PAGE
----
Tell the school or organization immediately if you think that your child is being bullied. Alerted caregivers can carefully monitor your child’s actions and take steps to ensure his or her safety.
Work with other parents in your neighborhood. This strategy can ensure that children are supervised closely on their way to and from school.

Teach your child nonviolent ways to resolve arguments.

Teach your child self-protection skills. These skills include how to walk confidently, staying alert to what’s going on around him or her and standing up for himself or herself verbally.

Help your child learn the social skills needed to make friends. A confident, resourceful child who has friends is less likely to be bullied or to bully others.

Praise your child’s kindness toward others. Let him or her know that kindness is valued.
Don’t bully your child yourself, physically or verbally. Use nonphysical, consistently enforced discipline measures as opposed to ridiculing, yelling or ignoring your child when he or she misbehaves.

Although anyone can be the target of a bully, victims are often singled out based on psychological traits more than physical traits. The National Resource Center for Safe Schools says that passive loners are the most frequent victims, especially if they cry easily or lack social self-defense skills. Many victims are unable to deflect a conflict with humor and don’t think quickly on their feet. They are usually anxious, insecure and cautious and suffer from low self-esteem. In addition, they rarely defend themselves or retaliate and tend to lack friends, making them easy to isolate. Therefore, it is vital that you instill confidence in your child and empower him or her to become a healthy, socially adjusted adult.

Yale University
Centers for Disease Control and Prevention
National Crime Prevention Council
National Institute of Child Health & Human Development
National Resource Center for Safe Schools

Sunday, August 3, 2008

Parents Univesal Resource Experts (Sue Scheff) Teen Truancy

Truancy is a term used to describe any intentional unauthorized absence from compulsory schooling. Children in America today lose over five million days of their education each year through truancy. Often times they do this without the knowledge of their parents or school officials. In common usage the term typically refers to absences caused by students of their own free will, and usually does not refer to legitimate "excused" absences, such as ones related to a medical condition. It may also refer to students who attend school but do not go to classes. Because of this confusion many schools have their own definitions, and as such the exact meaning of the term itself will differ from school to school and district to district. In order to avoid or diminish confusion, many schools explicitly define the term and their particular usage thereof in the school's handbook of policies and procedures. In many instances truancy is the term referring to an absence associated with the most brazen student irresponsibility and results in the greatest consequences.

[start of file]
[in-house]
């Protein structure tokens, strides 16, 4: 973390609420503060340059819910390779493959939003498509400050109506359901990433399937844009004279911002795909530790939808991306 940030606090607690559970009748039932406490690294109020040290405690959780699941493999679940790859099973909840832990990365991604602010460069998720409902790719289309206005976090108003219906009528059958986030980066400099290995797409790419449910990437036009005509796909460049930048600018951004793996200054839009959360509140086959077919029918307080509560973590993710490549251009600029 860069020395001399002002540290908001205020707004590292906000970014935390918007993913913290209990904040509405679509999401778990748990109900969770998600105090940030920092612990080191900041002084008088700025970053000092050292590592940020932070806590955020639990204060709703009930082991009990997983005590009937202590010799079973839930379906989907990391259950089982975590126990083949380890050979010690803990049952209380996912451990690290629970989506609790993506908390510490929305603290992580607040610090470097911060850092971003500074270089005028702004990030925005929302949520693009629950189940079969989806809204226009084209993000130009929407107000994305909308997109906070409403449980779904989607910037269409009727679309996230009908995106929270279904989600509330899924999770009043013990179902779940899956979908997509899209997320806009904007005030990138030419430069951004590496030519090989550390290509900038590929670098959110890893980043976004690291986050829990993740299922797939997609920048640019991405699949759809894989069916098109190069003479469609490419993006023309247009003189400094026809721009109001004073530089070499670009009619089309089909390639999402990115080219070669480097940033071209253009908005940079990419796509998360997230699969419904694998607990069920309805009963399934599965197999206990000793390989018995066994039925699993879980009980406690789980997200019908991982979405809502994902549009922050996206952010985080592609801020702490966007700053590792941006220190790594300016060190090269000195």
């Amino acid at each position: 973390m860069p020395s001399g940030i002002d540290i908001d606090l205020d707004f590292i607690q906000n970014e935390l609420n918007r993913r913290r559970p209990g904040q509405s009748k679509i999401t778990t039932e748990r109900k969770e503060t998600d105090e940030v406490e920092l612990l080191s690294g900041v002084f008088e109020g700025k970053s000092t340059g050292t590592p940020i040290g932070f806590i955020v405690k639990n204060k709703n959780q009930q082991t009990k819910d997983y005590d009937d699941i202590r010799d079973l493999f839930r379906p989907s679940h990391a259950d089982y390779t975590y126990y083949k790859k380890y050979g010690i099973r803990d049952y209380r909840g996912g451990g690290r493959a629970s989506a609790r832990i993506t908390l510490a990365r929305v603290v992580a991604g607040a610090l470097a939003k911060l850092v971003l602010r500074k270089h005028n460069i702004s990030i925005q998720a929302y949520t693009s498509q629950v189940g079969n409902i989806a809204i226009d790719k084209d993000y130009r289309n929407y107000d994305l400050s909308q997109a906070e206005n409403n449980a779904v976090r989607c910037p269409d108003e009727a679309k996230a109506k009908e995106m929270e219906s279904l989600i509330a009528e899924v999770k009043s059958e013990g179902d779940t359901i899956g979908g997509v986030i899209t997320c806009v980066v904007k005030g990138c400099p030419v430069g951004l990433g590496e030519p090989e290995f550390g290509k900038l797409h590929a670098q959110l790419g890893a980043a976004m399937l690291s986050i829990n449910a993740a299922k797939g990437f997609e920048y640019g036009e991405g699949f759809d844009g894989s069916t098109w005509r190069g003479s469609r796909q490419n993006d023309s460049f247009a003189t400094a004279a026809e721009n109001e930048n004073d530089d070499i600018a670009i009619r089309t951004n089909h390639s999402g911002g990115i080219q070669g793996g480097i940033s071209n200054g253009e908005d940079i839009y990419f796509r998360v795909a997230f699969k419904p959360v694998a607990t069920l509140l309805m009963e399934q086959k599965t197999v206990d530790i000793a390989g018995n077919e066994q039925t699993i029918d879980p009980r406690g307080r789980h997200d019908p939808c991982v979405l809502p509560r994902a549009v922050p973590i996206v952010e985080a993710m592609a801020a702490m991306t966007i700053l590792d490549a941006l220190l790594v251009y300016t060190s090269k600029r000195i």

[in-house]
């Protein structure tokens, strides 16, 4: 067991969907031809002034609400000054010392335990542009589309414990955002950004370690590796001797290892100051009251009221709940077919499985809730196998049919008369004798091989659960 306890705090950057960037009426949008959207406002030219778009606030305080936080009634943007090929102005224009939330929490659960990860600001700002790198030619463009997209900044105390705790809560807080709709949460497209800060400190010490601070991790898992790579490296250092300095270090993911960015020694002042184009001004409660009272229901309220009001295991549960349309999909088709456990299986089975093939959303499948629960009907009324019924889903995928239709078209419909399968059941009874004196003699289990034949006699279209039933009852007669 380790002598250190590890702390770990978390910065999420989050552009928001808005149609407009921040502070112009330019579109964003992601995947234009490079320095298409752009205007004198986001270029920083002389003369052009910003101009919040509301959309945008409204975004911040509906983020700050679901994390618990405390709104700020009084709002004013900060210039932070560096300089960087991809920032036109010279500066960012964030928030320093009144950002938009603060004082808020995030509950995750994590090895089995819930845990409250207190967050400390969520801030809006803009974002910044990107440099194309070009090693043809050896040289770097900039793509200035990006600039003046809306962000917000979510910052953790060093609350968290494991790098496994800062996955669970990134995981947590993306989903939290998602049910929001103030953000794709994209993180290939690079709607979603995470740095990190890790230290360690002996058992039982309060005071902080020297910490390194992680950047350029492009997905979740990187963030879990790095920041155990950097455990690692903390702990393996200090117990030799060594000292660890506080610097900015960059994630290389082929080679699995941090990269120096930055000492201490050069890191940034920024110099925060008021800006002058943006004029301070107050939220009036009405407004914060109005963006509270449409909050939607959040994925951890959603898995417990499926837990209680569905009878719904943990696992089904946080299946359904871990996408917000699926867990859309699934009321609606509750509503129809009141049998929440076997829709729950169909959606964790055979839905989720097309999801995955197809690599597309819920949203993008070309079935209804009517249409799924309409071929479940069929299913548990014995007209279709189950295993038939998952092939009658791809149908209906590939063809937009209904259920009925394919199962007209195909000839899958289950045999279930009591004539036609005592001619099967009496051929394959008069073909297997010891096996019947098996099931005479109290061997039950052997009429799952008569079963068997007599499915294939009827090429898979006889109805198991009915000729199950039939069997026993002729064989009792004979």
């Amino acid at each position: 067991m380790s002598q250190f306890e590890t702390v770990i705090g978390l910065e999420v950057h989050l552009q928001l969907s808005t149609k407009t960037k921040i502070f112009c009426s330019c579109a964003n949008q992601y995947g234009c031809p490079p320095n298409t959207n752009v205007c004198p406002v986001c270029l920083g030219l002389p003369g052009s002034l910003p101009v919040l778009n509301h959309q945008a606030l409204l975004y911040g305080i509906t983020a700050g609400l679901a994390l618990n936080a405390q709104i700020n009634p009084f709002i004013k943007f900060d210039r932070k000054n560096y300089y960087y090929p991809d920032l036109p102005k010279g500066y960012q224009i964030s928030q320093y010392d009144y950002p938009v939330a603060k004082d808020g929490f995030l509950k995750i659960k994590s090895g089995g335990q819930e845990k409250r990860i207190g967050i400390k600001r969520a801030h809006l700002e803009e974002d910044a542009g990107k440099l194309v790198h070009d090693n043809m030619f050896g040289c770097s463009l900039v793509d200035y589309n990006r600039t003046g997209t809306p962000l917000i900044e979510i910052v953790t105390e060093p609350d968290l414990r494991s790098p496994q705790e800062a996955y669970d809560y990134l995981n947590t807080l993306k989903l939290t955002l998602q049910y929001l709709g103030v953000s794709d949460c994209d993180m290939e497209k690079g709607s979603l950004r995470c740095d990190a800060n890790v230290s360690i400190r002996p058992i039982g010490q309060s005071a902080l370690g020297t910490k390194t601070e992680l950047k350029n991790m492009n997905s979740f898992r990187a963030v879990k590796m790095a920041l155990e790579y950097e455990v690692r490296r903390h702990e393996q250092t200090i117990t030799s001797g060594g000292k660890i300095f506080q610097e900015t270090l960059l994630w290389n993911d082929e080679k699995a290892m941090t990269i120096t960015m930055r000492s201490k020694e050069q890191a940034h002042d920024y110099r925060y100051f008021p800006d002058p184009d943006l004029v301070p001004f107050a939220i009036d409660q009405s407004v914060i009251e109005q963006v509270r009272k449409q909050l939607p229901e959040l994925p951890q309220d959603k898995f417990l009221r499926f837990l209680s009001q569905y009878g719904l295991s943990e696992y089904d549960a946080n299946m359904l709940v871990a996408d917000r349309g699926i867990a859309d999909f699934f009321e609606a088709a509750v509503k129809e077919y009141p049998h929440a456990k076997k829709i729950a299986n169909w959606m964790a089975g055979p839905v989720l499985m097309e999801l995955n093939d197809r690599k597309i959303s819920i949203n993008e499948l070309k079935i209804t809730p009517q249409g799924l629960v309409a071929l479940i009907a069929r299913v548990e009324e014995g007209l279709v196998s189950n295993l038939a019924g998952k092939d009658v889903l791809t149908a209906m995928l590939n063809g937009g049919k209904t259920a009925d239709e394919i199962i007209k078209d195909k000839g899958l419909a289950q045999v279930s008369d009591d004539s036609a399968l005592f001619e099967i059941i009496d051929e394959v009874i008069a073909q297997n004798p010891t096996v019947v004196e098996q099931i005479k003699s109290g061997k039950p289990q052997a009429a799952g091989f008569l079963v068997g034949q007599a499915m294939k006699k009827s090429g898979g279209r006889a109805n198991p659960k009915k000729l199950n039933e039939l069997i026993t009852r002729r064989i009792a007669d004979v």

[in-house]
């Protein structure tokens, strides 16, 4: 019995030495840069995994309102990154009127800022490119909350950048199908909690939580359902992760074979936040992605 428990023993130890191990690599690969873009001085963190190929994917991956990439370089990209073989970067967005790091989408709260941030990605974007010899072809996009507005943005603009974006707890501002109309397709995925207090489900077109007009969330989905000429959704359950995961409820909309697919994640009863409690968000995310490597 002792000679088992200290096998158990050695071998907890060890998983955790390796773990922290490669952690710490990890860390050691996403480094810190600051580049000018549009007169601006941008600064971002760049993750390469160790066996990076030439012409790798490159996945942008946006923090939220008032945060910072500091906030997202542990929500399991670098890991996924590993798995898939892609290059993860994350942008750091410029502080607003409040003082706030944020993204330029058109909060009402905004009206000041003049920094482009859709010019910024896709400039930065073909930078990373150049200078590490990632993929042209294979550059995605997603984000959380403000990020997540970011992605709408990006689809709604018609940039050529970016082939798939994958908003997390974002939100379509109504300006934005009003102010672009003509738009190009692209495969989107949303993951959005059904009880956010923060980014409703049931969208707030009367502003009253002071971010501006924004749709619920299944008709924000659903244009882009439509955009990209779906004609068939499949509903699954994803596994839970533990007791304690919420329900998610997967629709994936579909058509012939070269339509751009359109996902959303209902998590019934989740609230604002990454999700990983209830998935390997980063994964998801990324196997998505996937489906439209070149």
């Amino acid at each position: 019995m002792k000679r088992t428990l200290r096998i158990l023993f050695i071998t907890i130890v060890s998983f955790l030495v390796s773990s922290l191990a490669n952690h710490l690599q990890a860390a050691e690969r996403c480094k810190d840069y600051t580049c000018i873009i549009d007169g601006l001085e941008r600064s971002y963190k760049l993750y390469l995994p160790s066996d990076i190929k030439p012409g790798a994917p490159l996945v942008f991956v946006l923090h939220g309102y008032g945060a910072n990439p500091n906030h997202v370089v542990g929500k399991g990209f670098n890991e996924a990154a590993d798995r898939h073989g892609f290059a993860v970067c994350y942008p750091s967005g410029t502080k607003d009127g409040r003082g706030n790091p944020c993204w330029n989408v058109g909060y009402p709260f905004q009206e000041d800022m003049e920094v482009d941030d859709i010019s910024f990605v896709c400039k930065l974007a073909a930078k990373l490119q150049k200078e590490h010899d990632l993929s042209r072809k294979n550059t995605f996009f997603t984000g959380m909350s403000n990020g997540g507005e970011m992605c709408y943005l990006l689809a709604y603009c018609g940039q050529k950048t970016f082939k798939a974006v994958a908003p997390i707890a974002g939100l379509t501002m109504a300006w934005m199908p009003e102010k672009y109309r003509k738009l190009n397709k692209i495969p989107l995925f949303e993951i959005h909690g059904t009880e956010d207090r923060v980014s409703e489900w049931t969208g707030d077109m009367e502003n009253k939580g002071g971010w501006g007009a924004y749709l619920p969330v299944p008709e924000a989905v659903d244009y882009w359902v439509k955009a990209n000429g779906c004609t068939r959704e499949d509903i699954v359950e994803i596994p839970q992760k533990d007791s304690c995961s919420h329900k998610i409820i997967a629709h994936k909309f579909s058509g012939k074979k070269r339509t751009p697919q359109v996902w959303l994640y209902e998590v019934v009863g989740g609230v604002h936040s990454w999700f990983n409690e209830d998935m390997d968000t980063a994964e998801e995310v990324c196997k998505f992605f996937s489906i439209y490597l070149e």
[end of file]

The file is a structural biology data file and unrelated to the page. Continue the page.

Many educators view truancy as something much more far reaching than the immediate consequence that missed schooling has on a student's education. Truancy may indicate more deeply embedded problems with the student, the education they are receiving, or both. Because of its traditional association with juvenile delinquency, truancy in some schools may result in an ineligibility to graduate or to receive credit for class attended, until the time lost to truancy is made up through a combination of detention, fines, or summer school. This can be especially troubling for a child, as failing school can lead to social impairment if the child is held back, economic impact if the child drops out or cannot continue his or her education, and emotional impact as the cycle of failure diminishes the adolescent's self-esteem.

Saturday, August 2, 2008

Teens Today - by Vanessa Van Petten - Exposing The Net Generation

Vanessa Van Petten the young author of You’re Grounded and offers an informational and incredible website about teens today! Visit and you will be amazed at the subjects and questions and answers you can find by exploring her website.

From Vanessa:

Welcome Brave Parents!

HOORAY! Finally, parenting advice from the kid’s perspective! It’s usually impossible to get more than one-word-answers from us, but with my book “You’re Grounded!” and my blog, I hope I can be honest about real issues that teens and pre-teens are dealing with, so you, the parents, can actually understand us (well at least a small part of our world)…and we can finally develop better relationships.

Have you ever wondered what really goes on in the mind of a teenager?As a teenager, have you ever wondered why parents really make your curfew so early?As a parent, have you hoped for a better understanding of the teenage years?

I wrote this book when I was 17, I interviewed over 700 teenagers to bring you our real advice. I know that teens often feel lost and angry, and parents usually wish they can read our minds, because at around age 15, we start pulling away.

Please read my testimonials and description below of how my book can change. your. family. If you feel like you need to get to know me better first, no problem! I offer tons of free advice with daily posts, interviews and stories right here on the main page of my blog so you can get to know me. You can also sign up by email in the box on the right, bookmark my page or RSS!
You can also check out my new ebook: The Dirt E-Secrets of an Internet Kid!

I learned the hard way that parent-child relationships are precious. I want to help you and your family bridge the gap. Please email me with any questions!

We can do it together,